The House Ethics Committee released a statement with its ruling on the matter of Maxine Waters, a Democratic Congresswoman from California who is in line, following Barney Frank's retirement, to be the top Democrat on the House Financial Services committee. It found that there was no clear, convincing evidence that Ms. Waters violated House rules when she hired her grandson as her chief of staff and when the chief of staff then got involved in a government issue that affected "OneUnited Bank, in which Representative Waters' husband held stock and for which he had previously served on the Board of Directors."
I tend to think such matters should be left to voters (or, when appropriate, prosecutors) rather than ethics committees, but it's an interesting statement on the House's ethical standards, even under the current Republican House leadership. The Los Angeles Times coverage is here.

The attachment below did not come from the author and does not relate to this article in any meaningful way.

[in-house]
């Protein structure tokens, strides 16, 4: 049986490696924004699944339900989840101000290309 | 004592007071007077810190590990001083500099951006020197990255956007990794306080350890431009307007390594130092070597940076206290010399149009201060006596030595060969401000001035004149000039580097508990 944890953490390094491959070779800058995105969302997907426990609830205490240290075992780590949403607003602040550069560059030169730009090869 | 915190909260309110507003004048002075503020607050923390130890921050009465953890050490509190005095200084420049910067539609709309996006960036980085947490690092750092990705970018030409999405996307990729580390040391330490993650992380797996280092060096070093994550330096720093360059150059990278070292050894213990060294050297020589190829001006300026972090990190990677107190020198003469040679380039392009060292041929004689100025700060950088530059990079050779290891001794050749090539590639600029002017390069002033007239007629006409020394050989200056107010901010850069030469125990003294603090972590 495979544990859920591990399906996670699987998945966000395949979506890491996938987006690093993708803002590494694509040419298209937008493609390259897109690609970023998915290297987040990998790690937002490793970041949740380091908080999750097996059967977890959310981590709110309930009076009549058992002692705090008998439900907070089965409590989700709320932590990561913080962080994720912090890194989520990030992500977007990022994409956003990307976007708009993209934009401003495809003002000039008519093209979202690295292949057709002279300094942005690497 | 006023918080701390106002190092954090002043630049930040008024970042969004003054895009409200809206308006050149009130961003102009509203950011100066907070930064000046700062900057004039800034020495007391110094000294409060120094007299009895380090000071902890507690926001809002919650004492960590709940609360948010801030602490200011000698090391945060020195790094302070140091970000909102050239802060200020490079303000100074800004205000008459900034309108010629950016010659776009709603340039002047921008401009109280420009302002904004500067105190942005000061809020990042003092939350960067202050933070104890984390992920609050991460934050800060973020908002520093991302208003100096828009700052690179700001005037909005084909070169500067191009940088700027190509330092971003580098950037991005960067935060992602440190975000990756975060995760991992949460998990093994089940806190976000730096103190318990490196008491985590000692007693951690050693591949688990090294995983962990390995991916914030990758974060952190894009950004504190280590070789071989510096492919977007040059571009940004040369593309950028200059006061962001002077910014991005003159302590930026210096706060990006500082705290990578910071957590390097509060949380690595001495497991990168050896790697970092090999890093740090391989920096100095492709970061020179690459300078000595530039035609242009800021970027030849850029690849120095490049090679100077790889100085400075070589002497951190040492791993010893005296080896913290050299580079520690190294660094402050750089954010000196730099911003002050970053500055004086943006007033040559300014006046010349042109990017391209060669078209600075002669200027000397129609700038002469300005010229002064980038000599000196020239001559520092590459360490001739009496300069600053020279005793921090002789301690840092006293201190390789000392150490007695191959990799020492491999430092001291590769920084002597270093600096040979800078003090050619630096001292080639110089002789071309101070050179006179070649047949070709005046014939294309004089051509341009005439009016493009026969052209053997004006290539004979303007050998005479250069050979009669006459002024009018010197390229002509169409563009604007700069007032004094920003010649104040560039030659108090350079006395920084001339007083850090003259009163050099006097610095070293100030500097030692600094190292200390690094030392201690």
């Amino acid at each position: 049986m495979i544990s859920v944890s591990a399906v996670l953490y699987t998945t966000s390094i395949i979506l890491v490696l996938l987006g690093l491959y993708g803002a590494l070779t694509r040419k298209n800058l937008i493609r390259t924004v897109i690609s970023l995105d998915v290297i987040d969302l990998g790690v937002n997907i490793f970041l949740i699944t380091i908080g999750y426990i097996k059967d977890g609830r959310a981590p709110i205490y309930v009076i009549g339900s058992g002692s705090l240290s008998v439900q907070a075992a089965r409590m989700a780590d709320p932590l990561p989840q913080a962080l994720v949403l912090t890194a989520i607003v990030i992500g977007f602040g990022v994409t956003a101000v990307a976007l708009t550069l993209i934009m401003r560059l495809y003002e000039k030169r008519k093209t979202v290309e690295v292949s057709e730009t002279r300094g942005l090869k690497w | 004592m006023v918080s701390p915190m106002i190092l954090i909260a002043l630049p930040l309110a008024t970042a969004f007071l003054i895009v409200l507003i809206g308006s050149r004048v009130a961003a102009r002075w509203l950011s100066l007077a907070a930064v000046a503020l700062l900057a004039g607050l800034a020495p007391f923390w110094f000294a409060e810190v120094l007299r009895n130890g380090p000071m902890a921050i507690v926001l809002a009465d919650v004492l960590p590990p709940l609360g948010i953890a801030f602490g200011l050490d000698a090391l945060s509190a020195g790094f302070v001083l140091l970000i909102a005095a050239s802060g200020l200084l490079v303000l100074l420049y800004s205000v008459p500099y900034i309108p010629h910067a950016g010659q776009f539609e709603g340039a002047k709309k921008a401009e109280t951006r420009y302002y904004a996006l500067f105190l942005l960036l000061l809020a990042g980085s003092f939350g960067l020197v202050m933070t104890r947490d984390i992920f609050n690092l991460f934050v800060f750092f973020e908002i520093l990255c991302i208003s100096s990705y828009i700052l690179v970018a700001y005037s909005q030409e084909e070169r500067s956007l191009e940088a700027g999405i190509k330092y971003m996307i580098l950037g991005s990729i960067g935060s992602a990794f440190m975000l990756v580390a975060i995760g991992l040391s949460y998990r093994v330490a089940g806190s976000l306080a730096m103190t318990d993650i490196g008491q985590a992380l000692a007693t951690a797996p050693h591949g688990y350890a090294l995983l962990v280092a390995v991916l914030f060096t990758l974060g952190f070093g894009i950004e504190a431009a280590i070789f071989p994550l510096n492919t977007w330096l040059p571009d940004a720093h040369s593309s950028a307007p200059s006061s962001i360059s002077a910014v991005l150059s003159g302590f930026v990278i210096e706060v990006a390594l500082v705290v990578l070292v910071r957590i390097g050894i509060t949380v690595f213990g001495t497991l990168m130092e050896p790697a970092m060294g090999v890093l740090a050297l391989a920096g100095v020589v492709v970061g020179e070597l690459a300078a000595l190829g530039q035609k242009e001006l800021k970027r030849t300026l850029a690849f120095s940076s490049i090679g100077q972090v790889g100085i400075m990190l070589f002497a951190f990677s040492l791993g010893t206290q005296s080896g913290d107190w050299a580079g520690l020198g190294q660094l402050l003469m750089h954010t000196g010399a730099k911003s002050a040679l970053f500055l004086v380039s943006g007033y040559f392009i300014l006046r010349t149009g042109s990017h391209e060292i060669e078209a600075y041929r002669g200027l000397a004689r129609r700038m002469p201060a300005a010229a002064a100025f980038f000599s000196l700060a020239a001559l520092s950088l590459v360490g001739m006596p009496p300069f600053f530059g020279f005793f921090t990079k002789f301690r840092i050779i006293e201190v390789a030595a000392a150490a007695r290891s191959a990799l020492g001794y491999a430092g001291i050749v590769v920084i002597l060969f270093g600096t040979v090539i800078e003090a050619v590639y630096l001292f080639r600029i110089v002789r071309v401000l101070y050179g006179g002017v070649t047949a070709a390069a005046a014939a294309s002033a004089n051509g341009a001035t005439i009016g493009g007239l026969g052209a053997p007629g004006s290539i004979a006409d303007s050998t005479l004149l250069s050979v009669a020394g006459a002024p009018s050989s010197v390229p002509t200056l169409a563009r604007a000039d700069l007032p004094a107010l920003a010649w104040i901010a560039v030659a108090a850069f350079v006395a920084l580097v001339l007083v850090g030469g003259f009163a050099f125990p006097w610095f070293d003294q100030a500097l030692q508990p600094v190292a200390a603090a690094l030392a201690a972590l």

The Ethics Committee statement includes the line:
we believe that the full Committee, or the House, should consider adopting policies that recognize that employer/employee relationships with grandchildren can be just as fraught with risk as other familial relationships in the workplace, some of which are prohibited within the House by rule or statute.
I wonder what the House Ethics Committee would have thought of Robert Kennedy's service as attorney general, or of John Quincy Adams' role as his father President John Adams' minister to Prussia. They probably would have declared it "fraught with risk."